If Logan county was situated on the trunk line of any railway system, it would be a much easier task to supply the mines with labor, but due to the fact that it is far removed from any other section of the state and that in order to reach any other point, east, west, north or south it becomes necessary to travel over a distance of 75 miles to Huntington, labor is hard to obtain.
In securing this labor to fill the requirements of the large corporations operating here, it is necessary to visit the employment agencies located in the larger cities. Anyone acquainted with these agencies recognize the fact they are not scrupulous about whom they list, and the natural consequence is that many brought here on transportation are recognized criminals and members of all nationalities. Not all of them, thank goodness, are of the lawless class, but many are. They require constant watching and close scrutiny to see that their criminal tendencies do not become too pronounced. In order to do this it becomes imperative to have a large force of officers.
In view of the fact that there are 142 operations in this county and that approximately 50,000 people are laboring within our borders it can be readily seen that 35 deputies are a comparative small force to exercise supervision over such a huge population. Should a riot break out within our county it would require at least eight hours to obtain help from any section of the state. The fact that Logan needs as large a force of officers was amply attested when the armed march was made on Logan last August.
This article is not written in the defense of Don Chafin or his deputies. They need no defense at our hands. It is not written in defense of a policy adopted by any political party in the county. Regardless of the political affiliations of the sheriff, the Banner would earnestly recommend to anyone, be he the most rabid Republican in the county, if they should be sheriff, the retention of an official force as large as is now employed.
A great hue and cry has been raised because the salaries of these officers have been paid by the coal operators. Let us for a moment realize that the coal industry in the county is the sole industry in our midst. Upon the shoulders of these operators fall the burden of the peace and happiness of their employees. It is in order to furnish these employees protection and security that they have gone into their pocket books and paid for this protection. Who objects? Have you heard a taxpayer in Logan county object? Not one. They are perfectly willing that this cost shall be borne by the operators. They might as well object to the operators subscribing to better schools in Logan. Also voice opposition to better roads, the burden of which falls on the shoulders of the operators.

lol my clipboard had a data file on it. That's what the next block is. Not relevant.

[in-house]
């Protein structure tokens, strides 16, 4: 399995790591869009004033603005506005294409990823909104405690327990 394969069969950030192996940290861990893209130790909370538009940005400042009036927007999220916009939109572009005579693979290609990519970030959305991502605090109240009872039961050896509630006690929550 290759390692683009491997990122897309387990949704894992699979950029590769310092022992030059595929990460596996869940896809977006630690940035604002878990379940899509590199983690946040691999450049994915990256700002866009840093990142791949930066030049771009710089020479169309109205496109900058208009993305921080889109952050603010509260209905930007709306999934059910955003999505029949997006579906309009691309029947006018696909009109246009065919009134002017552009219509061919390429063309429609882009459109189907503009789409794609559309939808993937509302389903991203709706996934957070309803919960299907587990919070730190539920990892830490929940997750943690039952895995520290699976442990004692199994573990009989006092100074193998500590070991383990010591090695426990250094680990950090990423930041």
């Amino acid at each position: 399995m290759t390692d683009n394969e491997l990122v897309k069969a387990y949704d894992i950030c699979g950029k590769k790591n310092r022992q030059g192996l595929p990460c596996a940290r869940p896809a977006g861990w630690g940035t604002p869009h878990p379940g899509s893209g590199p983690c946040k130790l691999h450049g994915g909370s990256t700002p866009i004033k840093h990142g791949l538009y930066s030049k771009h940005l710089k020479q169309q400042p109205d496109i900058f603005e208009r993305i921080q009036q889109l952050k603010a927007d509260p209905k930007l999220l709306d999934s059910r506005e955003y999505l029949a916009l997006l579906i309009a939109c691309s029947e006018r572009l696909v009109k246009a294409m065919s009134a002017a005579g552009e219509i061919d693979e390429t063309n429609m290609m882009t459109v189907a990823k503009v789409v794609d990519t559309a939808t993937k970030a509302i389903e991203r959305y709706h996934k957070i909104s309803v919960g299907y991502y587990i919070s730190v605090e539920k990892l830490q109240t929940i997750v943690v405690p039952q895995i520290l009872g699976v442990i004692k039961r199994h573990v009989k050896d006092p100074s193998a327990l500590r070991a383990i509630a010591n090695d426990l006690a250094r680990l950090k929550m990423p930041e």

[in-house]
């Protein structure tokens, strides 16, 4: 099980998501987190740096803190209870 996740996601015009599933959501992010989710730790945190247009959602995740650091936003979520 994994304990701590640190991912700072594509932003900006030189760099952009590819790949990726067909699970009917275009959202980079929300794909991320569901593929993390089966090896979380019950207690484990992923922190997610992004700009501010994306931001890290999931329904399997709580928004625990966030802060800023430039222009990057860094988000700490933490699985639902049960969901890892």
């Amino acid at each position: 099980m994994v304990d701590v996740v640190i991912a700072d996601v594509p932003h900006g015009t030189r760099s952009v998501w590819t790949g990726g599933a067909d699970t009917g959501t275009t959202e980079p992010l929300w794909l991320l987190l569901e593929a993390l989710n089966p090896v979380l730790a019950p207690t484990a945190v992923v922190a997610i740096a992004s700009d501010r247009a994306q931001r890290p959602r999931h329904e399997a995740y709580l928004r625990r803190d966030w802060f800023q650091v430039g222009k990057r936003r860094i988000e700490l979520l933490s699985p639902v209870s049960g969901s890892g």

No one has heard a Macedonian cry from Logan for aid? Not even when union fields of the state were appealing for bread. If there was ever an example of the benefits of the non-union shop plan it was simply exemplified during the recent dull period. Logan worked and fared well. We have no ills to cure nor any abuses that need redress. The propaganda put forth pour from the foul mouths of others than citizens of Logan county and we beseech them to busy themselves with affairs other than ours, for we are perfectly able to take care of ourselves, and when we need their assistance, or advice, we will call for them loud and long.